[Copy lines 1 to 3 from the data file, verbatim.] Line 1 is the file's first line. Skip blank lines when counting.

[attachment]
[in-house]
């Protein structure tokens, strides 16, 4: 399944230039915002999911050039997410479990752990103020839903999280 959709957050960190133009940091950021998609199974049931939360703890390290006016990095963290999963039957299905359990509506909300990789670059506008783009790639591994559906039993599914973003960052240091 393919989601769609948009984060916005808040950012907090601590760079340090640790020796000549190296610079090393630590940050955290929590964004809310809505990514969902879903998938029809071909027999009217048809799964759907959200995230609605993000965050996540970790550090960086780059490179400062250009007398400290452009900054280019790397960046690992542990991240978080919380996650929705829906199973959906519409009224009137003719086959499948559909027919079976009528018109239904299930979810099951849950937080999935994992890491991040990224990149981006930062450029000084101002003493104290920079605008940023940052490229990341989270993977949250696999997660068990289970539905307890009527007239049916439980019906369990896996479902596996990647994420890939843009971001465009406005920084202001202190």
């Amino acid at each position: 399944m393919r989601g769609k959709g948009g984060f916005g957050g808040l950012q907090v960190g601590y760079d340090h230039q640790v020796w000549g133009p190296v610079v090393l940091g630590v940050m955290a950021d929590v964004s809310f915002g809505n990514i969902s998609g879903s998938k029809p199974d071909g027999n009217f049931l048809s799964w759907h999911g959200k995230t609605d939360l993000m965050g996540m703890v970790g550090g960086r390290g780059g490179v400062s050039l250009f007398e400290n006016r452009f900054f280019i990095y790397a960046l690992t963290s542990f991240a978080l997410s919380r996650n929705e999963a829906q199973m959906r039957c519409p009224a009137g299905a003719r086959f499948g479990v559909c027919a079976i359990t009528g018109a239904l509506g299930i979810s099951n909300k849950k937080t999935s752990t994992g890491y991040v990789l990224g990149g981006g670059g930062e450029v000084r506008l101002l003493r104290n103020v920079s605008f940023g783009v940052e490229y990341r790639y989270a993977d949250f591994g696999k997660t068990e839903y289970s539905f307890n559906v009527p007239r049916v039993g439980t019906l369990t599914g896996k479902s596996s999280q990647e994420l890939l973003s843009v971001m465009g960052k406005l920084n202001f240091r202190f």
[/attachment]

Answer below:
[in-house]
């Protein structure tokens, strides 16, 4: 399944230039915002999911050039997410479990752990103020839903999280 959709957050960190133009940091950021998609199974049931939360703890390290006016990095963290999963039957299905359990509506909300990789670059506008783009790639591994559906039993599914973003960052240091 393919989601769609948009984060916005808040950012907090601590760079340090640790020796000549190296610079090393630590940050955290929590964004809310809505990514969902879903998938029809071909027999009217048809799964759907959200995230609605993000965050996540970790550090960086780059490179400062250009007398400290452009900054280019790397960046690992542990991240978080919380996650929705829906199973959906519409009224009137003719086959499948559909027919079976009528018109239904299930979810099951849950937080999935994992890491991040990224990149981006930062450029000084101002003493104290920079605008940023940052490229990341989270993977949250696999997660068990289970539905307890009527007239049916439980019906369990896996479902596996990647994420890939843009971001465009406005920084202001202190």
């Amino acid at each position: 399944m393919r989601g769609k959709g948009g984060f916005g957050g808040l950012q907090v960190g601590y760079d340090h230039q640790v020796w000549g133009p190296v610079v090393l940091g630590v940050m955290a950021d929590v964004s809310f915002g809505n990514i969902s998609g879903s998938k029809p199974d071909g027999n009217f049931l048809s799964w759907h999911g959200k995230t609605d939360l993000m965050g996540m703890v970790g550090g960086r390290g780059g490179v400062s050039l250009f007398e400290n006016r452009f900054f280019i990095y790397a960046l690992t963290s542990f991240a978080l997410s919380r996650n929705e999963a829906q199973m959906r039957c519409p009224a009137g299905a003719r086959f499948g479990v559909c027919a079976i359990t009528g018109a239904l509506g299930i979810s099951n909300k849950k937080t999935s752990t994992g890491y991040v990789l990224g990149g981006g670059g930062e450029v000084r506008l101002l003493r104290n103020v920079s605008f940023g783009v940052e490229y990341r790639y989270a993977d949250f591994g696999k997660t068990e839903y289970s539905f307890n559906v009527p007239r049916v039993g439980t019906l369990t599914g896996k479902s596996s999280q990647e994420l890939l973003s843009v971001m465009g960052k406005l920084n202001f240091r202190f």